I'd like to establish this node as a repository for urban legends dealing with and propagated by people in the military. If a friend or family member who was (or is) in any branch of the military ever told you an hilarious anecdote that was based on more brilliance, irony, or humor than you believed that person to be capable of, then chances are they were just passing on one of these urban legends.

I'll lead off with a couple that I know about.

Stealing Firing Pins from Air Force Security
Almost everyone in the US military (save for the actual Air Force Security guys themselves) thinks that these guys are idiots. Or so it would seem by how many times I've heard this story. The basic premise is to accuse the security guys of being half witted guys who shove their guns in other people's faces indiscriminately, and who like to lounge on the job. The tales usually involve a few short claims of harassment from these guys to explain the motive, followed by the claim that the storyteller opened up one of their M-16s and removed its firing pin when they found the security guy napping on the job.

Filing Fly Paper Reports to Headquarters
To demonstrate (and ridicule) the grotesque bureaucracy of the US military, this urban legend describes one clever guy who played a trick on the clerks back at HQ. Using one of the many reports he was required to send in periodically as a template, he invented his own fictitious report form for reporting how many dead flies were found each week on the fly paper strips in his facility. He made up some random name/number for the form, and started mailing the reports into HQ. Several weeks or months later, he heard from his buddies at other facilities that the dumb clerks at HQ had no idea his reports were bogus, and they started asking people at all of the other facilities why they were neglecting to file similar reports.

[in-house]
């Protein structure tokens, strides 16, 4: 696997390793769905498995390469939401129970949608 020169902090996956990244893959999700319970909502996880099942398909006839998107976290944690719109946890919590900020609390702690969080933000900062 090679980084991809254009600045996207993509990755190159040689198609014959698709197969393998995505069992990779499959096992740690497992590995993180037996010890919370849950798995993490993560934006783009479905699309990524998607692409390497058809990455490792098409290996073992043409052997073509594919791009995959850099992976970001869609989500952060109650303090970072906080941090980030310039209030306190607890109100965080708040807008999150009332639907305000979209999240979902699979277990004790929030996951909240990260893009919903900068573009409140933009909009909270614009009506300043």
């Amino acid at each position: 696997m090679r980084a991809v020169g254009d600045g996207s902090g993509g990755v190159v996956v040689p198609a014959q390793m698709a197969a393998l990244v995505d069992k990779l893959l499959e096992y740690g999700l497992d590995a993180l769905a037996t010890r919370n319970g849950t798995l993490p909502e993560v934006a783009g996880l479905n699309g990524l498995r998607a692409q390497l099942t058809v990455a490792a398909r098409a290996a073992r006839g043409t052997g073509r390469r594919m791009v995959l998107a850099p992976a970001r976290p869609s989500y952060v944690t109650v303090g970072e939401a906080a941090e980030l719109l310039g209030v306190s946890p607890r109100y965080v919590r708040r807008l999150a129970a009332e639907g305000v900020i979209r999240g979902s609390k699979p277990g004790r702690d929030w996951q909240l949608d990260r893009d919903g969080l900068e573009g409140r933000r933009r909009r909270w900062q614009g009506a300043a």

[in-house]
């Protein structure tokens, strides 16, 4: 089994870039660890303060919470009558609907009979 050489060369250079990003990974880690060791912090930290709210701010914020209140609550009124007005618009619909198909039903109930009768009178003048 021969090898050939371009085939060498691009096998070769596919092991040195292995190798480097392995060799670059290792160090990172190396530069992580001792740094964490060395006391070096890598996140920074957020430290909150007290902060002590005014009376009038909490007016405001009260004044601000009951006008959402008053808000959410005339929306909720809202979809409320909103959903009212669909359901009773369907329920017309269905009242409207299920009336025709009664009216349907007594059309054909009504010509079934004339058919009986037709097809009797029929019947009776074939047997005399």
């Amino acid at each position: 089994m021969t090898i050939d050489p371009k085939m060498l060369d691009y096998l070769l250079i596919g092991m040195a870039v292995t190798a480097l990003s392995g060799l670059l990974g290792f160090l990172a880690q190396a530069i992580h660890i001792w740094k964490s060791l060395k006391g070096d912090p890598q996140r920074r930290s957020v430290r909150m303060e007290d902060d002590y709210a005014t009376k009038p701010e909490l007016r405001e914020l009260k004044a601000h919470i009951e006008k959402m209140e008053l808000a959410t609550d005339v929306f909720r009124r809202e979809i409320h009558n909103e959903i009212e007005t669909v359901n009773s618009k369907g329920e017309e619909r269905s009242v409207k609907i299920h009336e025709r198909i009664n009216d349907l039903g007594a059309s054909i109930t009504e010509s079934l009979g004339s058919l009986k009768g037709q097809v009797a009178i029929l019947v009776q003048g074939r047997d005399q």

A common Israeli army urban legend -- the addition of saltpeter, drinking soda or bromide to the soldiers' food, supposedly to decrease their sexual drive, so that their minds would be occupied with the right things. Many people firmly believe this is done - and it might really work as a placebo pill for them.

This legend was covered by the Israeli movie Sababa (1983; a chapter of the Lemon Popsicle series), where one of the soldiers, who worked as the cook, was instructed to add extra "soda" (meaning saltpeter or drinking soda?) to the meals that day, since the blonde Swedish ambassador who arrived for a visit was too much on the soldiers' minds. Rather than decreasing the sexual drive, the soda was supposed to temporarily render the guys sexually impotent.

Since then, the legend hasn't lost any of its relevance and is happily told from one generation of recruits to the next. So far I haven't found any reliable evidence of such effects induced by any of those substances, much less about the IDF employing them.

P.S. In my basic training, some guys kept claiming "they" are adding something to our food, blaming the lack of morning erection on it. I think it was simply caused by the increased mental pressure one's undergoing in basic training.

P.P.S. According to Apatrix, this same urban legend is widespread in the Greek Armed Forces too.

A very popular urban legend in the military is that new basic training recruits carry "time out" cards. If the pressure gets to be a bit much, or the instructor is yelling too loud, the recruit can simply call a time out and take a moment to recuperate.

One of the reasons this urban legend is so popular is it allows both the teller and the audience to feel superior - they survived real basic training, back in the good old days when people were tougher. Afterwards, everyone (even the 19 year old who graduated basic training only a year ago) can shake their heads in dismay at today's youth.

A supposed tale from many moons ago, was that during an inspection, the RSM jabs his pace stick into the chest of one soldier.

"There's a shit at the end of this stick, Private."

"Yes sir, not at this end sir".

Said soldier is then promptly marched to jail with much shouting.

As they say, legends are often based on facts, and maybe there was once a young squaddie whose balls were bigger than his brain, but this story is re-told so frequently, I doubt we'll ever know the truth. Still, like all good Military Legends, it lives on.

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